Mr. Ridley : I did not say that this was the last Bill ever. I said that it completes the reforms that we set out at the beginning of this Parliament. I note what my hon. Friend says about the menace of stray and dirty dogs and I share his extreme concern. However, I do not think that the matter can be included in the Bill, nor am I clear what
Column 177legislative measure is required. The question is what to do about the menace--there is no difference between us as to its existence. Mr. Fraser rose --
The Bill completes the framework for local government into the 1990s and beyond. Accountability will be enhanced, efficiency improved and the available public sector resources targeted where they can be of greatest benefit. Already, there are encouraging signs that local authorities are responding to the new competitive era, tackling restrictive practices and bringing their services into line with what their customers and electors want. The Bill will give further encouragement to the progressive elements in local government that are reforming and regenerating it from within. I commend it to the House.
Dr. John Cunningham (Copeland) : At least I can begin by agreeing with the Secretary of State on one point--that this is the 50th local government Bill in a decade of Conservative Government. That in itself is an admission of the Government's failure to get their local government policies right. Presumably, the Bill comes to the House on the principle, "If at first you don't succeed, try, try again." In presenting those 50 Bills, Conservative Secretaries of State have presented at least 50 different views--not only to Parliament but to the people of this country-- on how to tackle some of the most deep-seated problems in our urban communities and rural areas. The fact that, after a decade of Conservative Government, we still have those problems shows the slow learning abilities of successive Conservative Ministers. The Bill has all the hallmarks of its successors, or rather predecessors-- [Interruption.] --and its successors too, no doubt. It contains the flawed, partial and dogmatic judgments of the Secretary of State. The Government have reached their half century of local government Bills without any sense of celebration in local government--in fact, quite the reverse. These measures are the latest in a major series of attacks on the freedom, the flexibility and the democratic accountability of local government.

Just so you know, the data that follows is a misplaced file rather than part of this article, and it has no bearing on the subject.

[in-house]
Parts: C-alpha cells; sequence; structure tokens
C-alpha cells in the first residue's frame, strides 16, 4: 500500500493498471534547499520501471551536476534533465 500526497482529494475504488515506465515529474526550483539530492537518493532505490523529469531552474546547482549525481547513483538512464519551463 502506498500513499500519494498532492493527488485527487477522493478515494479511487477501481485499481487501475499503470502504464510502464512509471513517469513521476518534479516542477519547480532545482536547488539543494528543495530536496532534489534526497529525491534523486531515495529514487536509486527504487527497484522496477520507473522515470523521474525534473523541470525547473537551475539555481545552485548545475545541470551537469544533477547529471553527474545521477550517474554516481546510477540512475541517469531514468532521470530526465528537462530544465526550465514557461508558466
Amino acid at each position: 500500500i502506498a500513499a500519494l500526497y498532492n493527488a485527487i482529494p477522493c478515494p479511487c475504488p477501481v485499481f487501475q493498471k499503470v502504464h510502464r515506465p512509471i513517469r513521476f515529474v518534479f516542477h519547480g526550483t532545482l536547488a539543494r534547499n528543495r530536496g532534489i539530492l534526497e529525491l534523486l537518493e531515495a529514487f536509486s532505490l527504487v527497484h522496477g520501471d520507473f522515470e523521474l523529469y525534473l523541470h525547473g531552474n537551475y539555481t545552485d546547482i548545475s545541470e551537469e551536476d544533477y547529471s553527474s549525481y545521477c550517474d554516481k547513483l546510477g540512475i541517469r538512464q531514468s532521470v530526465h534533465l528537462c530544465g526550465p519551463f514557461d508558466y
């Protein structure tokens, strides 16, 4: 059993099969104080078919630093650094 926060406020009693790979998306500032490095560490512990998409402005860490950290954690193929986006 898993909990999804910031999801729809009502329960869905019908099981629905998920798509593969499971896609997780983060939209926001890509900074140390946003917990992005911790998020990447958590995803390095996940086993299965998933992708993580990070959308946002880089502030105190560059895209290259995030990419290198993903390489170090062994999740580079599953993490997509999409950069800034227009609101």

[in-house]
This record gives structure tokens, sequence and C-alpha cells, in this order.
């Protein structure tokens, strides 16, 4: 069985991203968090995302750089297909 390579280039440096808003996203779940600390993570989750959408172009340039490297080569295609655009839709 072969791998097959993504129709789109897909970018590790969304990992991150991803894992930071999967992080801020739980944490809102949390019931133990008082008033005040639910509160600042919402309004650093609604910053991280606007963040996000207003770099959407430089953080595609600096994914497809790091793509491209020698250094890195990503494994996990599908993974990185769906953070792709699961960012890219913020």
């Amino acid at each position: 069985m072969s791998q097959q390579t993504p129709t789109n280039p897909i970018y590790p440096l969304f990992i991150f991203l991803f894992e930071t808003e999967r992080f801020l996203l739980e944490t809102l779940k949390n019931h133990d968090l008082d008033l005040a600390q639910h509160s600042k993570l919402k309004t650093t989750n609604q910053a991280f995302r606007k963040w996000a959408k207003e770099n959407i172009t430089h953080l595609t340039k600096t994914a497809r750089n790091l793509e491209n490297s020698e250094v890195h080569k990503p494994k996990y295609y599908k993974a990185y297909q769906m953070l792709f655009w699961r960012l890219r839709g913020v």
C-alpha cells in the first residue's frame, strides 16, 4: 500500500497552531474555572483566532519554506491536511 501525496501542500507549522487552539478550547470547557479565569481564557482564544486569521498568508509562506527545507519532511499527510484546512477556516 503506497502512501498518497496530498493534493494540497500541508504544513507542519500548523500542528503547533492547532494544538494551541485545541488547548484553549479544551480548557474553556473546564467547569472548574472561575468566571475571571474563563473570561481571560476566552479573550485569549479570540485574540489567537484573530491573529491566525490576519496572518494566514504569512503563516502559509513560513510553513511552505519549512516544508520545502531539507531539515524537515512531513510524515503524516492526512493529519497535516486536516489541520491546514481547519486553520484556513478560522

The Bill is a ragbag of bureaucratic, nitpicking, central controls, the principle theme of which is, yet again, to give the Secretary of State further powers to impose his flawed judgments on local communities and their elected councils. The Bill incorporates a series of disgraceful attacks on specific groups in the community--on council tenants, whom it proposes to tax, on first-time home buyers and on users of community services. The proposals are intended to force up rents and end schemes for assistance to first-time home buyers at a time when they are at their most vulnerable. The Bill gives the Secretary of State wide-ranging powers, despite what he has said today, to impose charges for local authority services. It even contains an attack on the democratic rights of thousands of local government staff. Council house tenants will be forced to subsidise the poll tax and housing benefit. That is the implication of the ring-fencing of housing revenue